South supports north
Published 2:52 pm Saturday, January 31, 2009
JACKSON — The planned ethanol plant for Northampton County is receiving support from neighbors to the north.
At a recent Northampton County Board of Commissioners meeting, County Manager Wayne Jenkins presented a letter and a resolution of support to the board in reference to the construction of the East Coast Ethanol Plant near Seaboard.
The letter dated January 9 comes from Michael W. Johnson, the County Administrator for Southampton County, Va. Attach to the letter is a resolution of support adopted by the Board of Supervisors of Southampton County.
The resolution states the Board of Supervisors “supports the construction and operation of an ethanol plant in Northampton County.
In October, officials with East Coast Ethanol announced a corn-based fuel plant would be coming to Seaboard. The site in Northampton County is just one of four sites planned for the southeast.
The $212 million ethanol plant, once opened, would provide 42 jobs to the county and have a $100 million economic impact on the area annually.
Area farms would also get a boost as officials said they plan to buy as much local corn as possible as well as bring in corn from the Midwest.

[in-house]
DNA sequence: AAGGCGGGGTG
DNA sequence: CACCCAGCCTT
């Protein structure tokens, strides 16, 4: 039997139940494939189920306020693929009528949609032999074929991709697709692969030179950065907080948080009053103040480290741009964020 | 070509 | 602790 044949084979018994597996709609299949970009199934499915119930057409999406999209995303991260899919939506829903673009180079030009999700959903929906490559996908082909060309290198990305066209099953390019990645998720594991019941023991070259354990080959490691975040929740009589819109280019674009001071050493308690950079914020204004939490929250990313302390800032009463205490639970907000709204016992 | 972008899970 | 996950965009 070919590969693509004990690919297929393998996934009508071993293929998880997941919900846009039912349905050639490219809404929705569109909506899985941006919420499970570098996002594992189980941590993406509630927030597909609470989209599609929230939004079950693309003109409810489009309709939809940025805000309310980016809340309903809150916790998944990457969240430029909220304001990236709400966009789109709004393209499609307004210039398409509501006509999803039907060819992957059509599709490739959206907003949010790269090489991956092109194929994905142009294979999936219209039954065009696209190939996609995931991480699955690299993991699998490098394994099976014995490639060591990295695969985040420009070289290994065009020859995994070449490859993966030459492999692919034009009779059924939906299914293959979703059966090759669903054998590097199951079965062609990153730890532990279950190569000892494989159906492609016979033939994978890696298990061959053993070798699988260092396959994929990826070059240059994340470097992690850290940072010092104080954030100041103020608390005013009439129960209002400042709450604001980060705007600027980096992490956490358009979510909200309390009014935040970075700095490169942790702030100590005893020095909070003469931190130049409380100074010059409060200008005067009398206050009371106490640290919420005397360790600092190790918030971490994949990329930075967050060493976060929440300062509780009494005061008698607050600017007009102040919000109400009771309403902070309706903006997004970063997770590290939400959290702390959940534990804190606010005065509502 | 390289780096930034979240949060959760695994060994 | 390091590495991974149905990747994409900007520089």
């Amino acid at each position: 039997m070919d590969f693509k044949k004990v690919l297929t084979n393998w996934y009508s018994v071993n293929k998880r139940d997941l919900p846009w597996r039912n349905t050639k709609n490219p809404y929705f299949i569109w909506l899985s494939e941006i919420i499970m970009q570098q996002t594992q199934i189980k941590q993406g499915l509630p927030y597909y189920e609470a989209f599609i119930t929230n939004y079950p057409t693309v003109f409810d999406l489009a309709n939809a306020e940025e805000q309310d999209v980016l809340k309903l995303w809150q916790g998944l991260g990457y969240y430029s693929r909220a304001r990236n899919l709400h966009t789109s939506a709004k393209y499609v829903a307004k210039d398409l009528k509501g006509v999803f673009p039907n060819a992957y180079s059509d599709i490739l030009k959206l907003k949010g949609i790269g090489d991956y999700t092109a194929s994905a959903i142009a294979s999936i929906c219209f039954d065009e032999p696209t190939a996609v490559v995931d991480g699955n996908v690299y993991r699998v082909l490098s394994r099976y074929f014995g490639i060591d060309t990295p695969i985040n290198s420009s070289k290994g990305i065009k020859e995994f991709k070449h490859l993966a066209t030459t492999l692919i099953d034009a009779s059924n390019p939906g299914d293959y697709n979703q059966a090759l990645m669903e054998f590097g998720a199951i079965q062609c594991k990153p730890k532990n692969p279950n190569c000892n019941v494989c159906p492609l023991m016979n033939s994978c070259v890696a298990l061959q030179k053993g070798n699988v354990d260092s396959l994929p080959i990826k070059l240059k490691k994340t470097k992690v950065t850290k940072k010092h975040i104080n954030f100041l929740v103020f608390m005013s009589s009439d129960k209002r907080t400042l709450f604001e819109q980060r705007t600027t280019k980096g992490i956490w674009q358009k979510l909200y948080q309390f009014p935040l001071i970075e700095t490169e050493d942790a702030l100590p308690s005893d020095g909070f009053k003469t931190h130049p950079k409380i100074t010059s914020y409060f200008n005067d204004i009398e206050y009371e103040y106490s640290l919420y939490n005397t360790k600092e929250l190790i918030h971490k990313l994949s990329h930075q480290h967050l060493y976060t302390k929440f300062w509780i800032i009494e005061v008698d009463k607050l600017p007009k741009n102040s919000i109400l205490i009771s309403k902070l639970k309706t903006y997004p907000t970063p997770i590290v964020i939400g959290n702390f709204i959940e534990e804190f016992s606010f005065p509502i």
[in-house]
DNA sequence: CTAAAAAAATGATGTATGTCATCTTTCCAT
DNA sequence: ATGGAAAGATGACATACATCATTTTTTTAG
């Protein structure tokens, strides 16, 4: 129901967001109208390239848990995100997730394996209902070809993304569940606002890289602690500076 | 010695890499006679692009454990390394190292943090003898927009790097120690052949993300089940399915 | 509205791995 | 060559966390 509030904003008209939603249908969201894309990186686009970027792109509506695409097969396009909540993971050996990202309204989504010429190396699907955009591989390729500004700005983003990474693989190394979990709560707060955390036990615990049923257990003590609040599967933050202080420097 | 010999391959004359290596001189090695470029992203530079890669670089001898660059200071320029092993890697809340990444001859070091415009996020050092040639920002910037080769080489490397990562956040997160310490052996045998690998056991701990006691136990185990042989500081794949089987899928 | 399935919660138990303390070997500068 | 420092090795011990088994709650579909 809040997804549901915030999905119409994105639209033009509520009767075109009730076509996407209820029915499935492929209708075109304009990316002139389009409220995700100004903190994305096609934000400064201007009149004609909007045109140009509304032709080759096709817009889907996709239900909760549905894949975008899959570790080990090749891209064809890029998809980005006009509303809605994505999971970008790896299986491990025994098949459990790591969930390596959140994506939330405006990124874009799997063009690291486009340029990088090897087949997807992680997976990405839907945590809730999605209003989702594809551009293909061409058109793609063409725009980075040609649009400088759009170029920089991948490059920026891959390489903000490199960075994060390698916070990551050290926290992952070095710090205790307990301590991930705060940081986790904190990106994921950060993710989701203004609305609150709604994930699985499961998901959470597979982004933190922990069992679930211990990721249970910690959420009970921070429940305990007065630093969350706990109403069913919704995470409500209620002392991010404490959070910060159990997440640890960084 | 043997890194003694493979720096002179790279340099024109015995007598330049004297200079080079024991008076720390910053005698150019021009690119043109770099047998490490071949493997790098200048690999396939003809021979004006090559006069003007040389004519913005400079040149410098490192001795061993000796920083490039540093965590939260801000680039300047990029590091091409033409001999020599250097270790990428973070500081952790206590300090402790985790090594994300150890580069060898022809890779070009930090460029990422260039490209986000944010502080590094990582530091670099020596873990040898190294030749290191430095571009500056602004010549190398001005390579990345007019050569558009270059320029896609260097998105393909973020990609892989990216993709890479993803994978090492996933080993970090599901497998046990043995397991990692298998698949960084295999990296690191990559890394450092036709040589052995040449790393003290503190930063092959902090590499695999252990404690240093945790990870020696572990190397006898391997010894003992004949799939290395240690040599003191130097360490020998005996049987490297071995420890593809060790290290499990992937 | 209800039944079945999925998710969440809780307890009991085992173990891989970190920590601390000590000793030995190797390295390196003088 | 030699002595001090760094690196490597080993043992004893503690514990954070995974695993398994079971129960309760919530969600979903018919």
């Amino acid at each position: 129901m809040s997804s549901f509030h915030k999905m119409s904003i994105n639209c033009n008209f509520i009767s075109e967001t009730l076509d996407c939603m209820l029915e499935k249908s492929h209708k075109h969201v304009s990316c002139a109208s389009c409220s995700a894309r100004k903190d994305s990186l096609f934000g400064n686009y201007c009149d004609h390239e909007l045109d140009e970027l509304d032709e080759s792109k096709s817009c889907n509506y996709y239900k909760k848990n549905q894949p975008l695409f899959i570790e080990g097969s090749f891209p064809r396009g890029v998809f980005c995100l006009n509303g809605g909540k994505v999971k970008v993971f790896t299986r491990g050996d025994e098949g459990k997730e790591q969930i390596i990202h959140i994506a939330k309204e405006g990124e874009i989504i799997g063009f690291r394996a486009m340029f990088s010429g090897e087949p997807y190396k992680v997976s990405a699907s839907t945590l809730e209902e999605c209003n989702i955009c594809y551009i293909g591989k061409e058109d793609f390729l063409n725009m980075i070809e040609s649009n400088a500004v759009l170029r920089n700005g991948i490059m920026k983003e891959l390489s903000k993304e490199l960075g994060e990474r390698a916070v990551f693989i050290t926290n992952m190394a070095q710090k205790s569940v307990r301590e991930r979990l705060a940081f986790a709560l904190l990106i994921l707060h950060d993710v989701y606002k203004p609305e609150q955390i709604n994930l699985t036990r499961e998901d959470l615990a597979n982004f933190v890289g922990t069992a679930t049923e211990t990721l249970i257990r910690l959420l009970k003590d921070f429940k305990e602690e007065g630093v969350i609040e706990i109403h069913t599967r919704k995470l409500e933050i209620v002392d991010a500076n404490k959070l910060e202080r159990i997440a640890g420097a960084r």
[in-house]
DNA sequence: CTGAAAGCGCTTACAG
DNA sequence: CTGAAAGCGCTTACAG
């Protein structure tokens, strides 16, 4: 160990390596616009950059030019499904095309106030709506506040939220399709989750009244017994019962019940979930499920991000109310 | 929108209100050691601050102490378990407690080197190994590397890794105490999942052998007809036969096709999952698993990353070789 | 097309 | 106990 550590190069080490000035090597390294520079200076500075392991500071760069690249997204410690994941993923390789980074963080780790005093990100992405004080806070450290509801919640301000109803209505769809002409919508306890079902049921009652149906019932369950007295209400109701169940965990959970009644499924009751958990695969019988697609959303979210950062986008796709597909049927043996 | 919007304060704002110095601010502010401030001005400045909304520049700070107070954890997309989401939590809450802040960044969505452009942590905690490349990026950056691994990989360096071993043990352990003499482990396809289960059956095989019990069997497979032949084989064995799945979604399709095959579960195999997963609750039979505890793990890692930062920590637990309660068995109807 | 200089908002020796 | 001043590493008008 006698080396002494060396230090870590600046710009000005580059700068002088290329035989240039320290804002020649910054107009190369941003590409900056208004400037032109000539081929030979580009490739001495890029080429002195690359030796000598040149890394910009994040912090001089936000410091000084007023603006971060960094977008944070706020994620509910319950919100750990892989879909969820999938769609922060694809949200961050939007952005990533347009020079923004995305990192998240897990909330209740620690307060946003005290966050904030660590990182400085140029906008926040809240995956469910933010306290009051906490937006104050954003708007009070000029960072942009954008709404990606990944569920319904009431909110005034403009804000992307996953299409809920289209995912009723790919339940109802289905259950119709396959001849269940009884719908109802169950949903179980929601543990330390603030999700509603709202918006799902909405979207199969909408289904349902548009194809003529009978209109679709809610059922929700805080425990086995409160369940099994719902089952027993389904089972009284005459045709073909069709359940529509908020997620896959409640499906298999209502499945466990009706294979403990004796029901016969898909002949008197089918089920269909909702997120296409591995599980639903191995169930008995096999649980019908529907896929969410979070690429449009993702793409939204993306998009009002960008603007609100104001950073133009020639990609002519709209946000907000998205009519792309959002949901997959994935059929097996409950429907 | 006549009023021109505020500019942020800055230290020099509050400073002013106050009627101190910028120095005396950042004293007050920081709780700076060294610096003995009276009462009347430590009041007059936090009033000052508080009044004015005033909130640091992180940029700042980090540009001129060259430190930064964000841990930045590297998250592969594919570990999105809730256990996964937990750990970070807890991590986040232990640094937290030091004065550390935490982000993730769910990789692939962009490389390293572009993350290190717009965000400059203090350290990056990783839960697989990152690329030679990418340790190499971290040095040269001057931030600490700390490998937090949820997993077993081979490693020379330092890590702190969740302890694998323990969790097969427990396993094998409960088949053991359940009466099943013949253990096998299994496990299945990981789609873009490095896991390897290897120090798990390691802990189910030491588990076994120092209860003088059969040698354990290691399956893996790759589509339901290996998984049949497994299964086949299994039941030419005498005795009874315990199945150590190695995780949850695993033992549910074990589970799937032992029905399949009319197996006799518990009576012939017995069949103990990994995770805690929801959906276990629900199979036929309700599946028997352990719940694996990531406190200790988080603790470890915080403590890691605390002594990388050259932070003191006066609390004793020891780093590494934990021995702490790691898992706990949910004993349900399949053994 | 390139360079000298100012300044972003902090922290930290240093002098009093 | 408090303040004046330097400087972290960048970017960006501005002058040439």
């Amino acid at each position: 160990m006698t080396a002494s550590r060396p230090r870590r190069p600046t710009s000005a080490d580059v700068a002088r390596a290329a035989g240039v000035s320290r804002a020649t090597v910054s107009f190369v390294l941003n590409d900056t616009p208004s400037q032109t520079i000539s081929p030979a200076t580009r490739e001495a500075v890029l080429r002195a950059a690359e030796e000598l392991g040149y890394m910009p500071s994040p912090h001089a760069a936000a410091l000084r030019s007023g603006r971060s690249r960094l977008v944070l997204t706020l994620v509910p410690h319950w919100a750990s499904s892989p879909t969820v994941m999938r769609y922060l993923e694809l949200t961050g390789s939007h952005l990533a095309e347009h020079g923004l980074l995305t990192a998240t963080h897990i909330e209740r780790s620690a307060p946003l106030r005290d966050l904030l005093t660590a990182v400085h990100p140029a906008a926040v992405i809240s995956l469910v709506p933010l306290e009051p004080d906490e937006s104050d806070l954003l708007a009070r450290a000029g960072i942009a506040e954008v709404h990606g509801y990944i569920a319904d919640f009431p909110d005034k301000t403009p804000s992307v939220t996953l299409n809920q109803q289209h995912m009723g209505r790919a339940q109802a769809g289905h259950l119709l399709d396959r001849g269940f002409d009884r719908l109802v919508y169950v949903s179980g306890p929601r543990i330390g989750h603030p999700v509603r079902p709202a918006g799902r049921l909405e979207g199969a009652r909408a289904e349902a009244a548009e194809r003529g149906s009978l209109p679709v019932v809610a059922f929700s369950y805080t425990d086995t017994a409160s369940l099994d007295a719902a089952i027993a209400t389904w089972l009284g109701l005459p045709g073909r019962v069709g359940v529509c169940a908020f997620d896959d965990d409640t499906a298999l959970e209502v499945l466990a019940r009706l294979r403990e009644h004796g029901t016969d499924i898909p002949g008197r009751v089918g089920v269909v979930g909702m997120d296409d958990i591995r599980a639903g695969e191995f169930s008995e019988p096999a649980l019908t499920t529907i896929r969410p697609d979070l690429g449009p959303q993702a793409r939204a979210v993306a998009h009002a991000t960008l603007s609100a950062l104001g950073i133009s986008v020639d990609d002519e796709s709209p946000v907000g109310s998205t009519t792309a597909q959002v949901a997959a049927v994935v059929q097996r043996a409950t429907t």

The 414-acre property earmarked for the plant is located west of the town on NC 186.
During public comment at the recent meeting, Jack Saunders of Henrico asked the commissioners to rethink allowing the construction of an ethanol plant in the county.
Saunders voiced concerns about the strain on the environment and natural resources. He also spoke about recent closing of ethanol plants.
“Eighty percent of the (ethanol) plants in the Midwest are already closed,” he said to the commissioners.
Recent news articles have noted some ethanol plants in the Midwest currently are idle.
A plant owned by Renew Energy, LLC. in Wisconsin filed for Chapter 11 under the United States Bankruptcy Code. Those involved cite lower revenues and unwillingness by their bank to renew the plant’s operating loan.
But the strengthening of America’s “green” sector could be in the future.
President Barack Obama’s $825 billion stimulus plan was passed by the House on Wednesday. That version of the bill would put aside $68 billion for “greening” the nation’s infrastructure, reducing energy use and the dependence on fossil fuels.
The bill is yet to be passed by the Senate.